Experience a Buddhist holiday – There are several important Buddhist holidays throughout the year where temples will organize festivals and ceremonies.
Chase the cherry blossoms – Cherry trees around the province are in full bloom late-December to mid-January. Visit the Chiang Mai University Art Museum – Near the corner of Thanon Suthep and Thanon Klorng Chonpratha, the Chiang Mai University Art Museum features rotating temporary exhibitions free of admission.
Get to know your guesthouse owner – Most of the guesthouse owners speak English well and are happy to help you with anything you may need. Walk around the moat – Pick a direction along the inner road of the moat and start moving. Watch silver craftsmen at Wat Srisuphan – Aside from being absolutely stunning by itself, Wat Sri Suphan is worth a visit to see the artisans hammering away at the onsite workshop making the silver coverings for the temple. Volunteer – Chiang Mai has a number of volunteer opportunities to get involved in both short and long term. Photography walk – From the sparkly, detailed temples, to bright green, leafy banana trees and sizzling street stalls, Thailand is a very photogenic country.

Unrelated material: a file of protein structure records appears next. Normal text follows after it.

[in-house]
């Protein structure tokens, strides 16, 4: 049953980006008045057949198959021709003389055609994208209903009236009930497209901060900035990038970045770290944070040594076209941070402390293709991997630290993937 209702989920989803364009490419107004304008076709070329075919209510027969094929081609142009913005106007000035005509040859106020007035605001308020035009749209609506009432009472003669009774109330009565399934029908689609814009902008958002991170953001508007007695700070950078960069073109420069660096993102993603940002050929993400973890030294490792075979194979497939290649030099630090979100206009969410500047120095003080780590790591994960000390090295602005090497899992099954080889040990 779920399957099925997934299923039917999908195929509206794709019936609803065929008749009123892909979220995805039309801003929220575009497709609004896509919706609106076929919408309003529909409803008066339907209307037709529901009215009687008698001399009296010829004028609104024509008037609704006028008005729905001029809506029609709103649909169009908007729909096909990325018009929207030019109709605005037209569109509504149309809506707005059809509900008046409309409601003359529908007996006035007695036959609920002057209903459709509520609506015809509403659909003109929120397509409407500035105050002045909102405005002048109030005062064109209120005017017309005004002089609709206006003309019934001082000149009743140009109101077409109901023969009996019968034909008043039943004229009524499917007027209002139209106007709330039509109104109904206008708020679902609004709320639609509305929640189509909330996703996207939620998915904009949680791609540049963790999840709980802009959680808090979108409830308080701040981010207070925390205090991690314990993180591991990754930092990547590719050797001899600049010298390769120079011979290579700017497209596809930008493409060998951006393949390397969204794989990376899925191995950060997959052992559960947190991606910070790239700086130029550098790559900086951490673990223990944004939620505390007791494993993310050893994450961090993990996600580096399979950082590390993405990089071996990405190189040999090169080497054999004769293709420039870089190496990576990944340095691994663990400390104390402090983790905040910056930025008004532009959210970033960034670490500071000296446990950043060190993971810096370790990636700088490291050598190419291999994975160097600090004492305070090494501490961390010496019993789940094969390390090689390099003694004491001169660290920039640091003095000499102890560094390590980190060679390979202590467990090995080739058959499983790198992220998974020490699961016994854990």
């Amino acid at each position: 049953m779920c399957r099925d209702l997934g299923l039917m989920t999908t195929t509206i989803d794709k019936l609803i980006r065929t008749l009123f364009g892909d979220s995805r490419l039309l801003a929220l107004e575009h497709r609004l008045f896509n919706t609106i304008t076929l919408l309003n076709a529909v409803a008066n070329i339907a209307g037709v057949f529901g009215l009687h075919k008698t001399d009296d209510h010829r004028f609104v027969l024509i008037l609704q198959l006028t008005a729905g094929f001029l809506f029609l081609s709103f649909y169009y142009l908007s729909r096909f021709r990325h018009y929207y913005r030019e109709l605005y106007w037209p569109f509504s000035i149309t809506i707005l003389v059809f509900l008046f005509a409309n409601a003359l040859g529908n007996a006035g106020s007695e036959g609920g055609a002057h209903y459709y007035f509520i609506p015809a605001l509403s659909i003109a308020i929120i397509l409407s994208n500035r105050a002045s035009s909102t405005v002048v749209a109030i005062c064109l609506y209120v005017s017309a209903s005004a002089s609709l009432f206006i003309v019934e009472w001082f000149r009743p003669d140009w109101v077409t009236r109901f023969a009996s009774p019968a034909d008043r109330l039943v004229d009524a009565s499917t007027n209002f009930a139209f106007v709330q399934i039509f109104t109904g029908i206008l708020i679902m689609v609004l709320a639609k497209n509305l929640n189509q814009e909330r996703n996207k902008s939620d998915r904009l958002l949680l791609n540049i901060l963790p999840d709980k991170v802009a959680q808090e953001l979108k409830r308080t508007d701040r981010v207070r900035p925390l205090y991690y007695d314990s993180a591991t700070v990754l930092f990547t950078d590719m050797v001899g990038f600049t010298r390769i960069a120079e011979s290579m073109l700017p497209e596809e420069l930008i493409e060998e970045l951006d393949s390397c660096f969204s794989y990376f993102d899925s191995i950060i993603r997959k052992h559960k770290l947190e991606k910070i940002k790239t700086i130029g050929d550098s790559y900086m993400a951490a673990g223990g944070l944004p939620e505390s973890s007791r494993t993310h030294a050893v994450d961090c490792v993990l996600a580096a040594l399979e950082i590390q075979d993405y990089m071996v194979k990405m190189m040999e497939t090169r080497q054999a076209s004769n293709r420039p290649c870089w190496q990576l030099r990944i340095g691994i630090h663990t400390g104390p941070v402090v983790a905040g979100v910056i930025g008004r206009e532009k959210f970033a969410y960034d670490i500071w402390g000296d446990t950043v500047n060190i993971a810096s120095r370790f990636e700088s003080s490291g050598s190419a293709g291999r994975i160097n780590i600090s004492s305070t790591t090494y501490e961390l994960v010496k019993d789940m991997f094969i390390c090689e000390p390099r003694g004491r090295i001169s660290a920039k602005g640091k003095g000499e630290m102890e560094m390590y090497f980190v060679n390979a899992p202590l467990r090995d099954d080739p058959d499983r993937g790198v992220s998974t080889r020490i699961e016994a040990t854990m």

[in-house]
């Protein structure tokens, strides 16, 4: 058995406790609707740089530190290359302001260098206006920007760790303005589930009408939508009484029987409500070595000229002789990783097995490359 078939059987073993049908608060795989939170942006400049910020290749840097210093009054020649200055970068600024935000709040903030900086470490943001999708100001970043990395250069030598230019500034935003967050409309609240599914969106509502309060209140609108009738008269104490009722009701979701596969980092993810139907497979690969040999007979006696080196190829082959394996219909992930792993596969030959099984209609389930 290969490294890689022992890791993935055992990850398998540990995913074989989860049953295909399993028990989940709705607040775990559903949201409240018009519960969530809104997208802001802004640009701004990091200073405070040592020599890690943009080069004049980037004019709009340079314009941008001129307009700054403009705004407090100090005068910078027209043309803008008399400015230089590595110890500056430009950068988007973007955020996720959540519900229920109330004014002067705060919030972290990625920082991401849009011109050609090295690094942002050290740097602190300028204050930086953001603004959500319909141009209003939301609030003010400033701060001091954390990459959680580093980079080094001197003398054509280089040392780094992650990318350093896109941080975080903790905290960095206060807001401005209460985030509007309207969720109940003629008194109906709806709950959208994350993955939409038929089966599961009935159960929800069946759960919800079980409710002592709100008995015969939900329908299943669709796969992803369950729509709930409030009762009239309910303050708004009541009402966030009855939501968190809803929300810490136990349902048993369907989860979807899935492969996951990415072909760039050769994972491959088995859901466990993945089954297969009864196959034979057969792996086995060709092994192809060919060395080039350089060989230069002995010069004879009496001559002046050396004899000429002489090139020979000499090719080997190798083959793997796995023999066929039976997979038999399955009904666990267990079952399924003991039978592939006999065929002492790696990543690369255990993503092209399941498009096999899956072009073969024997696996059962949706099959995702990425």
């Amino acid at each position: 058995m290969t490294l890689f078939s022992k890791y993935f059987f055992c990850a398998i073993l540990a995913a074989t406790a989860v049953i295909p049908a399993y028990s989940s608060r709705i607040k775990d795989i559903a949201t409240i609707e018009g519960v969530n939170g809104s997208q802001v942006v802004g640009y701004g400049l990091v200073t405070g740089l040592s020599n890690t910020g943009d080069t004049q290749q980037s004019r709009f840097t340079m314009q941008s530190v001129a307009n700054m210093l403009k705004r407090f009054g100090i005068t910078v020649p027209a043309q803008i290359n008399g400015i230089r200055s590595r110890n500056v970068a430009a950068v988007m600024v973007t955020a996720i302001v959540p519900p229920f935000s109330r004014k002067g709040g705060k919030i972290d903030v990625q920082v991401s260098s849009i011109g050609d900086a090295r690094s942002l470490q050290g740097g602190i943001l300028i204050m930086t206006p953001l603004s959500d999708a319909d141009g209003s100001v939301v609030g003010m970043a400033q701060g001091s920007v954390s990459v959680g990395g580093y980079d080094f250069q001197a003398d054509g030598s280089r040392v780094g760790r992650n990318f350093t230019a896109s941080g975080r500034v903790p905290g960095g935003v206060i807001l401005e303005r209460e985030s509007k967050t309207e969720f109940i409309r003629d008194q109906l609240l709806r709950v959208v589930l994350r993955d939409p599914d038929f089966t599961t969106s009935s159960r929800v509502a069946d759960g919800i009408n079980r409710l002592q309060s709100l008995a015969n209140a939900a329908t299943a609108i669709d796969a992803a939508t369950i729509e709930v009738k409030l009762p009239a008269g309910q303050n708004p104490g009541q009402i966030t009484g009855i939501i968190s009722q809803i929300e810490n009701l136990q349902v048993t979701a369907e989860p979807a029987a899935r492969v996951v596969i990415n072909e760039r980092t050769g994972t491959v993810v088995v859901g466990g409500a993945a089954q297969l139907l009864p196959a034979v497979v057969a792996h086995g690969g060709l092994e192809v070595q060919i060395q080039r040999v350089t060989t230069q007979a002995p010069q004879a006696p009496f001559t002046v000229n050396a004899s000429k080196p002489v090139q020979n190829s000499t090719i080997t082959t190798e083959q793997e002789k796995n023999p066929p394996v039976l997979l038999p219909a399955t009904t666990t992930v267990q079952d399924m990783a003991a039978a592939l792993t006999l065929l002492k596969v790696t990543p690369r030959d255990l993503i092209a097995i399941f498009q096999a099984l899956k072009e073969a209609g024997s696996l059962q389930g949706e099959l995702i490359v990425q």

Get soaked at Songkran – The Thai New Year held in the middle of April is unlike anything anywhere else. Hang out at  Tha Pae Gate – A major traffic and meeting spot, grab a seat and people watch for a while. Find the free water – At most street stalls there will be bottles of water you can purchase or free water for customers. Hike to Wat Palat – Starting at the top of Suthep Road you can follow a trail leading up to a hidden temple on Doi Suthep called Wat Palat.